Given the above, the goal is to evolve from programmatic or transactional solutions to the building of an efficient and transparent market. What the market needs is a digital solution that enables new investors to purchase risk either via a seamless digital platform or as a portfolio, and removes the need for them to establish material operational capabilities.
I. PROBLEMS ADDRESSED
Trade finance is the lifeblood that makes businesses thrive in our communities, and it is imperative that the finance community works together to support the growing requirements. In order to meet this aspiration, it is paramount that banks seize the opportunity of using digital technology to raise trade finance to the forefront as a highly attractive asset class. This will allow the market to harness the capacity of new, alternative investors.
One potential solution is the TFD Initiative, a collective effort launched on a trial basis in April 2019 with the support of – among others – more than a dozen banks (including ANZ).
Hope for a solution is strong given that the participants in the TFD Initiative collectively agree that attracting non- bank capital won’t be easy due to the following pain points:
• Investors have other options such as the equity and bond markets that are transparent and technologically advanced, and which provide a more satisfying investor experience.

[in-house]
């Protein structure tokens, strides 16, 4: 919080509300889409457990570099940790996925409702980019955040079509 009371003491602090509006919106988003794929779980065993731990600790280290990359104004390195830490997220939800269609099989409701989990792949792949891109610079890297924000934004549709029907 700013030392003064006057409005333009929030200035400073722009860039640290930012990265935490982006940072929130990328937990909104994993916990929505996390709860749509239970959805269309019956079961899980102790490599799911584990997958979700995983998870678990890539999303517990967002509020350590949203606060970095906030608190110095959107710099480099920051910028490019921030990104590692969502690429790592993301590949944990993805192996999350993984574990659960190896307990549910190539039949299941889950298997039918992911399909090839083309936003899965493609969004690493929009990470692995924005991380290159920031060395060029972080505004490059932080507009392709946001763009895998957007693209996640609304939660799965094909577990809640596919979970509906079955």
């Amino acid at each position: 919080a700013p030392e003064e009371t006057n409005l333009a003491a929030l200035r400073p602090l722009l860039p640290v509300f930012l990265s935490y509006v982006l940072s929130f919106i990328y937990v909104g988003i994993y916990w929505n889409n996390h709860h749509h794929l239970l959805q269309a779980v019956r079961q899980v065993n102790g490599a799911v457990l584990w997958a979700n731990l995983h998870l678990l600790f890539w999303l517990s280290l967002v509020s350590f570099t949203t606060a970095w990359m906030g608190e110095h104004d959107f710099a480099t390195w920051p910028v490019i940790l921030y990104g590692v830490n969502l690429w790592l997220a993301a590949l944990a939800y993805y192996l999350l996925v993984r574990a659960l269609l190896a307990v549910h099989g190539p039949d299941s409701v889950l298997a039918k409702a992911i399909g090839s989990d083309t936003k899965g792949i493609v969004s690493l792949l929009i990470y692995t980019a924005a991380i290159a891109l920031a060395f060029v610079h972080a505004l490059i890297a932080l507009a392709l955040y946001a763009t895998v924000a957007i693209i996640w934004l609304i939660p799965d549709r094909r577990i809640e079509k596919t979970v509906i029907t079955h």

• Securitising trade assets across different jurisdictions can be complicated and regulatory treatment inconsistent for banks – which is a further barrier.
• Current trade instruments are short-term - less than a year - which means yields are difficult to predict. Typically, investors want certainty on yield and tenor, both of which they can lock in with existing bond or loan products.
That said, the initiative’s launch is propitious: it comes at a time of rapid progress in digitising trade – a process that has in part been driven by collaboration across the financial services industry to create distributed ledger solutions, and in part by the building of digital trading platforms by regulators in places like Singapore (the Networked Trade Platform (NTP) – that country’s trade information management platform) and Hong Kong (eTradeConnect, a trade finance platform).
ANZ is involved with both NTP and eTradeConnect, as well as with CCRManager, which provides trade-linked financial solutions. And in Australia we are pioneering the use of distributed ledger technology to underpin trade finance guarantees.
Of course, there are alternatives to the TFD Initiative, as illustrated in the chart below. But to date, the TFD Initiative is the platform that most aggressively addresses the urgent need to close the financing gap via non-bank investors.
II. THE TFD INITIATIVE IN DETAIL
Until now, there has not been a common platform to connect all players – corporates, banks and investors – across regional markets in the trade financing ecosystem. The TFD Initiative brings the opportunity to build a market that will provide benefits across the value chain.
It aims to deploy digital platforms that aggregate the data behind each participating bank’s trade finance deals and make them available for sale to investors.
Doing so provides an efficient, streamlined distribution of trade finance assets that can bring greater liquidity to the trade finance space, including from non-bank investors that have a different risk appetite compared to traditional banks. We believe this will help to close some of that $1.5 trillion trade finance gap, by allowing banks to build a market for distribution so that freed-up capital can be redeployed into new financing.